In the 1980s and ’90s, it wasn’t uncommon for studios to mine pre-existing spec screenplays for sequel premises. While developing “Die Hard with a Vengeance,” 20th Century Fox kicked the tires on a script called “Troubleshooter,” which would’ve plopped bad-luck magnet John McClane on a terrorist-packed cruise ship. The studio ultimately opted for another spec, Jonathan Hensleigh’s “Simon Says,” which might’ve been “Rapid Fire 2” had Brandon Lee not been killed on the set of “The Crow.” But “Troubleshooter” would have its day, disastrously so.
When “Beverly Hills Cop II” scorched the box office in 1987, Paramount Pictures traveled down this repurposing road while trying to find the next bullet-whizzing adventure for Eddie Murphy’s Axel Foley. The studio was up against a wall. They were dealing with a resistant star, a pile of half-baked pitches (including one from “Chinatown” screenwriter Robert Towne), and a shifting commercial landscape that had moved past Murphy’s fast-talking detective. They needed to re-bait the fish-out-of-water hook that turned the first entry into the top grossing film of 1984 (yes, it was bigger than “Ghostbusters”). This is a precarious place for a franchise to be, but studios don’t throw in the towel when the previous installment was a blockbuster.
So when Graham Yost, a thirtysomething screenwriter with a handful of middling TV credits to his name, pitched Paramount on an original action film set entirely on a bomb-wired city bus, the studio (briefly) considered it as a potential, paradigm-shifting exploit for Foley.
Die Hard meets Beverly Hills Cop on a runaway bus
According to Kris Tapley’s new and wholly engrossing making-of-“Speed” podcast 50 MPH, Yost had an eager buyer in Paramount production VP Don Granger. “I really wanted to try to mount the movie,” Granger said on a recent episode. But when he couldn’t get his fellow execs interested in a standalone action film about a bus rigged to explode if it dips below 50 miles per hour, he conspired to get the studio’s still-under-contract star onboard.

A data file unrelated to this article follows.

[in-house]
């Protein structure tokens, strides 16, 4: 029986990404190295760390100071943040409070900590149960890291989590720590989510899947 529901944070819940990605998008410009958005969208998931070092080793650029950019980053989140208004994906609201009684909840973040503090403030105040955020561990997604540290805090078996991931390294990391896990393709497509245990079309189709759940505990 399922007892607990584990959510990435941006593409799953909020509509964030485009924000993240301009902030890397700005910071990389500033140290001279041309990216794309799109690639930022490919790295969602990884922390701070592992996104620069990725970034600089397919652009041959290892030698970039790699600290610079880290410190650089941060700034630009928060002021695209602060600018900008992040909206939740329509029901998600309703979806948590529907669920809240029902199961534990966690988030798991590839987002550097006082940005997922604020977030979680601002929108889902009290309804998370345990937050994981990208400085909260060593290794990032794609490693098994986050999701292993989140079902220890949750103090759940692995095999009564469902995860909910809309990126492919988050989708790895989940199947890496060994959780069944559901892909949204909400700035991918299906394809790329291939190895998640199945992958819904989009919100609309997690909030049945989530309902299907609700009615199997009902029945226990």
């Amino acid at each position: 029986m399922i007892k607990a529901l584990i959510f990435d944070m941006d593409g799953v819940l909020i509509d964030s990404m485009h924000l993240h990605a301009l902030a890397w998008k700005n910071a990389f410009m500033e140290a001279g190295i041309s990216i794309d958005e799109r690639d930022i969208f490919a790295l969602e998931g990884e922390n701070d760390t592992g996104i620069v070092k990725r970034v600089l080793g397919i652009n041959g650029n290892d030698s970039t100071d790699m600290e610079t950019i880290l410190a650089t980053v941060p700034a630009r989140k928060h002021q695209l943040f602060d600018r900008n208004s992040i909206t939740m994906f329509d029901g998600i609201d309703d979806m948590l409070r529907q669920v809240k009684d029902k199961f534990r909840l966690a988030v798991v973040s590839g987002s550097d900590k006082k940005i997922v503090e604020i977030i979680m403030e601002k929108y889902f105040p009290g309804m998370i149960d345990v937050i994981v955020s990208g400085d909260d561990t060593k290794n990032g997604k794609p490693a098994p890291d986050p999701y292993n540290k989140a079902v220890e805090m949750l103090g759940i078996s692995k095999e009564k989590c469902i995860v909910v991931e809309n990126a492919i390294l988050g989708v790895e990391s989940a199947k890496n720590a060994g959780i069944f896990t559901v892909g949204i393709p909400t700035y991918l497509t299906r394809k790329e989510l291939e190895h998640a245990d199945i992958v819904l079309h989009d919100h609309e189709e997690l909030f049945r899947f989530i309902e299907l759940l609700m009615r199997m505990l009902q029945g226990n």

As Granger explained:
“I got about 15 minutes of traction before it was dismissed, because that was back when the mandate was to find a ‘Beverly Hills Cop III.’ So I was like, ‘Let’s put Axel Foley on the bus.’ It was a Hail Mary, man. I might maintain it was a better movie, it would have been a better movie than ultimately what we got for ‘Beverly Hills Cop III,’ but that was my final Hail Mary.”
That’s a helluva what if, one that’s well worth entertaining.
You need a busload of faith (and no Eddie Murphy) to get by
Under ideal circumstances, Eddie Murphy bantering with Sandra Bullock or whichever leading lady he preferred — his “Boomerang” costar Halle Berry would’ve been crackerjack casting — sounds like a franchise-saving smash. But Murphy had just sleepwalked through “Another 48 Hrs,” and was on record saying a third “Beverly Hills Cop” would be nothing but a paycheck gig. This film needed to play at the breakneck velocity of a “Lethal Weapon” or “Die Hard” movie, something Murphy seemed disinterested in at the time.
There’s much more to this story (listen to the podcast!), but Paramount passing on “Speed” meant the project could find its best home at action-centric 20th Century Fox, which brought on upstart screenwriter Joss Whedon to give the film a knowing sense of humor (which doesn’t stop the film dead in its tracks like a classic, all-eyes-on-me Murphy riff would’ve done).
There are millions of ways “Speed” could’ve gone wrong, and very few paths to the blockbuster immortality it achieved. For those keeping score: “Speed” grossed $121 million domestically, and firmly established Keanu Reeves as a world-class action star; “Beverly Hills Cop III” reunited Murphy with his “Trading Places” and “Coming to America” director John Landis to limp effect; and, 12 years later, Granger produced Towne’s masterful adaptation of John Fante’s “Ask the Dust.”
As for “Troubleshooter,” it eventually got repurposed as “Speed 2: Cruise Control,” a franchise-killer for the ages.